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Creating Alternate Formats

As a course owner, you may encounter users who cannot see, hear, or interact with learning content that does not meet Web Content Accessibility Guidelines.

It is your responsibility to provide users with an alternative format that meets their needs if you receive feedback that content in your course is inaccessible.

Follow these steps to create formats from inaccessible content that will meet your users' needs.

For users who are blind, have low vision, or find it difficult to use a mouse or keyboard

Find out which barriers the user encountered with the current content, and which assistive technologies they use to access content.

 

‎Ask the user their preference for alternative formats. For instance, would the user prefer a structured Word document to replace inaccessible content? 

‎For content developed in Articulate Storyline or Captivate, you can:

  1. Publish text content in the Notes function in the application, and publish the content into Word.
    2. Convert text content from your storyboard or script files into Word.

‎Follow the instructions from the University of Washington's Creating Accessible Documents in Microsoft Word to ensure alternative format is accessible.

Use this template for users who are blind, low vision, or require keyboard access as a reference.

 

For quiz content, add an option for the user to delete the wrong options for each question.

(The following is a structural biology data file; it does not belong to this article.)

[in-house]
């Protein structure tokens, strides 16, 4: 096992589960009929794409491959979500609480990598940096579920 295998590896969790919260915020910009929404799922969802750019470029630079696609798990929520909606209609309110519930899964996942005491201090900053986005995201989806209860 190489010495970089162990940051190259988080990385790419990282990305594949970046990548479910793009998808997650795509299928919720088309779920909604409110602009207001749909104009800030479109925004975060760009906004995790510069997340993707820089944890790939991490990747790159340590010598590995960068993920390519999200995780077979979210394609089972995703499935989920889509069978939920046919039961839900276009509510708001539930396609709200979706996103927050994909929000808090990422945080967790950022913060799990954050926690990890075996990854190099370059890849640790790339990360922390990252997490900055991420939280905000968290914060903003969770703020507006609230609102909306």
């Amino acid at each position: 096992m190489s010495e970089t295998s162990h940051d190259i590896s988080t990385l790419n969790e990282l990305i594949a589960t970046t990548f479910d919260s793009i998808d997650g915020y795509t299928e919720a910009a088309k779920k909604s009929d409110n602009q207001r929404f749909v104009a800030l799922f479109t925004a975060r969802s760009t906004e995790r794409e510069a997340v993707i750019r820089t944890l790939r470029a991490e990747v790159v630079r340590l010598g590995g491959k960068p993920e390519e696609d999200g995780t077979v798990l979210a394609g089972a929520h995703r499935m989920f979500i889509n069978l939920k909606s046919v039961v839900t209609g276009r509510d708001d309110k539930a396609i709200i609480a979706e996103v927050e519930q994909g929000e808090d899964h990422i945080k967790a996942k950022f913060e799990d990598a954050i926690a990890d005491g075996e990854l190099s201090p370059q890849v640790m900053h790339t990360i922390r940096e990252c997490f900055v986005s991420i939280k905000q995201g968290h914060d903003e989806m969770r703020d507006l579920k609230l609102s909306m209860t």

1. The user can resubmit the quiz file with the correct answer for each question,

  2. The course manager can grade the user's performance and update the LearningHub course with the successful completion of course activities.

Send a draft version of the accessible file to the user and make any adjustments based on their feedback. Modify any additional files and ensure the user can complete its activities.

For users who are deaf or hard of hearing

Find out which barriers the user encountered with the current content, and which assistive technologies they use to access the content.

 

Ask the user their preference for alternative formats. For example, would the user prefer captioning for a video and/or a transcript? Does the content need to be delivered in an accessible media player? 

 

Following the Government of British Columbia's instructions to write a transcript and closed captioning

 

For video content, you can add captions within the following applications:

For audio content, you can add transcripts in Articulate Storyline or using Microsoft Word. 

 

Send a draft version of the accessible content to the user and make any adjustments based on their feedback. Modify any additional content and ensure the user can complete its activities.

 


SOURCE: Creating Alternate Formats ( )
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